BR: Yes, I must be the only person in the world to be on a first name basis with both Marilyn Manson and Charlie Manson! It’s like Truman Capone knowing all the Manson family people, and then knowing all the people they’d killed! “What would you say about that”? I’d say you’re not a lucky person to know! [laughs]

Song: Death In June – Hollows Of Devotion

DT: You’re listening to The Vanishing Point on 3D Radio 93.7 FM… shut your hole, Alan! [laughter all round] Douglas had the idea that we ask each other questions, so I had a question for John, if you wouldn’t mind…

JM: Yeah, sure.

DT: I would be curious to hear your take on, not neccessarily the current state of play, but the development of Australian experimental music, and perhaps your dealings with it as well, because I know that you’ve been, or that you have dabbled in just about every project under the sun, not just here in Australia but elsewhere as well.

JM: Well yeah, I suppose so. I’ve had nearly a quarter a century of experience both here and overseas. The local feedback has been sometimes good but other times quite bad. It’s been very up and down for my own journey, and I can only really speak for myself because I know other people… A lot of people I started out with no longer are involved in music, I would say 90% of the people I started out with back in the late 70’s. We were all quite idealistic, but sort of stopped being involved over the years. In the early days here, you just didn’t get much local support at all if you were doing something that wasn’t instantly categorisable. It’s different now.

DP: Following on with that John, when I first visited Melbourne in the mid 1990s, which was probably our first live show with Boyd and yourself as a percussionist, your name and my association with it seemed to arouse a huge amount of curiosity. What did you do in Australia before leaving for England?

JM: Slept a lot! [laughter] I left on January the 1st, 1980 to go to England, in January 2nd I arrived in London, but I’d been involved since ’77 in the local… we’ll say the ‘alternative music industry’ in Melbourne, from mid ’77 onwards. I’d been involved in playing from drums in punk bands through to getting involved in early electronica and stuff with other local musicians and we did reasonably well, but we just thought the grass was greener elsewhere. We just felt that we could only get so far up and then we hit a brick wall.

DP: Is that the 10% that you allude to that still continue in music? You said that 90% of the people you had worked with had fallen by the wayside. These people like Nick Cave you worked with, and Roland S. Howard, didn’t you?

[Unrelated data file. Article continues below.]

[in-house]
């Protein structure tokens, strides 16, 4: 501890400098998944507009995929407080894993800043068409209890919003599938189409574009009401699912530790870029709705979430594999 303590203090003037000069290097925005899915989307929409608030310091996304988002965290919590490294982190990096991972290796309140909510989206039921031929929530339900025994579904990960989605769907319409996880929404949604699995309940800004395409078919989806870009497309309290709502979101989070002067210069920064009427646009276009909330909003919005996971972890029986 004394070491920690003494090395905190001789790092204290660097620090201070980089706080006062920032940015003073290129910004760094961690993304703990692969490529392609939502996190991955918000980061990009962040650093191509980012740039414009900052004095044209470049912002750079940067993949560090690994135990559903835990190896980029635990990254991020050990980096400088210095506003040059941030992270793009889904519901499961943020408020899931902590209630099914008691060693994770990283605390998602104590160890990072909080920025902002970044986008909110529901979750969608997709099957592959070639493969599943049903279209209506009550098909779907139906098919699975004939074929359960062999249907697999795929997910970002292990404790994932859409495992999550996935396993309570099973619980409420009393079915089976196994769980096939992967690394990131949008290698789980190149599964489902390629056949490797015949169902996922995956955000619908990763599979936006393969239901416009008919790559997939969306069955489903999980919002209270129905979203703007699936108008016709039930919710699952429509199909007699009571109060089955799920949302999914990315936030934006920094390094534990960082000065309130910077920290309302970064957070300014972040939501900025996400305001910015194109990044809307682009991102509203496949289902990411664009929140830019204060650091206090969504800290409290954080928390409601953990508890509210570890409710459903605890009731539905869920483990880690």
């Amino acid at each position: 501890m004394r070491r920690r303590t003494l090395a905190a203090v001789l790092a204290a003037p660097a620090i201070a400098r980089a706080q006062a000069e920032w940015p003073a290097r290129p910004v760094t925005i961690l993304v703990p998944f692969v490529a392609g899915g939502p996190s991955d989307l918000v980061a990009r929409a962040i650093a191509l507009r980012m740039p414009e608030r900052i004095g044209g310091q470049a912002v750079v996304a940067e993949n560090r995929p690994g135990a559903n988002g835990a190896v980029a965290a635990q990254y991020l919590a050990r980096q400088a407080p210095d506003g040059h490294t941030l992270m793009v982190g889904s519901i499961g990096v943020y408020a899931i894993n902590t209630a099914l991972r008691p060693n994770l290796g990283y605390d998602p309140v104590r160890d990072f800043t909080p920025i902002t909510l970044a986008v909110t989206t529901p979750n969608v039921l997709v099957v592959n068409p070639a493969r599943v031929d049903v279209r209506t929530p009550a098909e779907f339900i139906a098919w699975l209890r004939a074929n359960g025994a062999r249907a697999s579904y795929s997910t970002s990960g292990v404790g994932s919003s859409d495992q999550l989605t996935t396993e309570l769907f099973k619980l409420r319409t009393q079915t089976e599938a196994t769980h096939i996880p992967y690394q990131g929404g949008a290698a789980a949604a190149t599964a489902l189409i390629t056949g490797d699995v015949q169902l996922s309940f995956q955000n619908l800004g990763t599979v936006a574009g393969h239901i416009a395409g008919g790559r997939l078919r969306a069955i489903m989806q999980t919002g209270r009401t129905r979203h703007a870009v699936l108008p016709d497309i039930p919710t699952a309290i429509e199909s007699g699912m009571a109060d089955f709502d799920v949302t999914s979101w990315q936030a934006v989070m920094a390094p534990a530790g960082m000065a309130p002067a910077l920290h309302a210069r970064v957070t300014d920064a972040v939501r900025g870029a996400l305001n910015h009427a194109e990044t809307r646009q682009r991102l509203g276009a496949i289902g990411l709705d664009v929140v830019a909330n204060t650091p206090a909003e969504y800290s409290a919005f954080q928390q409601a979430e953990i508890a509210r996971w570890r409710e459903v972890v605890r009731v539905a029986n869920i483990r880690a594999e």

JM: Well I never actually worked with Nick Cave, but I knew him from ’77 onwards, and Roland as well, but basically people like that I’d known from the beginning they’d continued on, but there was a lot of people who just were probably equally as talented in their own way, but just got fed up with literally banging their heads against the wall. They felt that way and the just fell by the wayside, decided they wanted to go in other areas, but I kept on – I can’t say much more than that. For some reason I was just compelled to keep going, even if I was considered peculiar by a lot of the people back in Melbourne. I didn’t get a lot of appreciation, a lot of people actually were quite antagonistic as times, so at times it was difficult.

DT: I’d imagine that through your involvement in the music scene, you led into involvement in the film Dogs In Space as well?

JM: Well, yes, I got involved in that, because I sort of had known the director. Back in ’79 in the punk days, I appeared as an extra in his first ever film. Then I met him again in ’85 or ’86 and I heard he was doing this film about the formative years of the late 70’s/early 80’s in Melbourne, and I heard he roped in this other person I know to do the soundtrack and he was getting all the information wrong, as I remember quite well before I left to go overseas. So I sort of stuck my foot in the door and demanded to be involved with it, originally just as the musical advisor, but I eventually got to be assistant music director, and I wasn’t meaning to be an actor in it. He basically roped in everyone he could to act as extras, and I just played a few different roles, but he wanted me to play myself as a younger person which I found a bit difficult, and I tore the ligaments on my left knee the second day in the recording studio doing the soundtrack of the thing, so I ended up in the film playing a Hell’s Angel on crutches! [laughter all round] And I actually was on crutches.. it was an amusing experince!

DT: I watched it again recently, and I looked out for your name in the credits, and I guess it must have been you listed as “Leanne’s brother”, as well, and Leanne was Lucio’s girlfriend, that fat chick that turned up at the house…

JM: That was the Hell’s Angel character, he was meant to be from the country, with the dorky brother who sort of demands….

DT: Were you the guy with the beard, were you?

JM: I was the sort of biker type on the crutches, you know….

BR: There were a couple bikers on crutches? [laughter all round]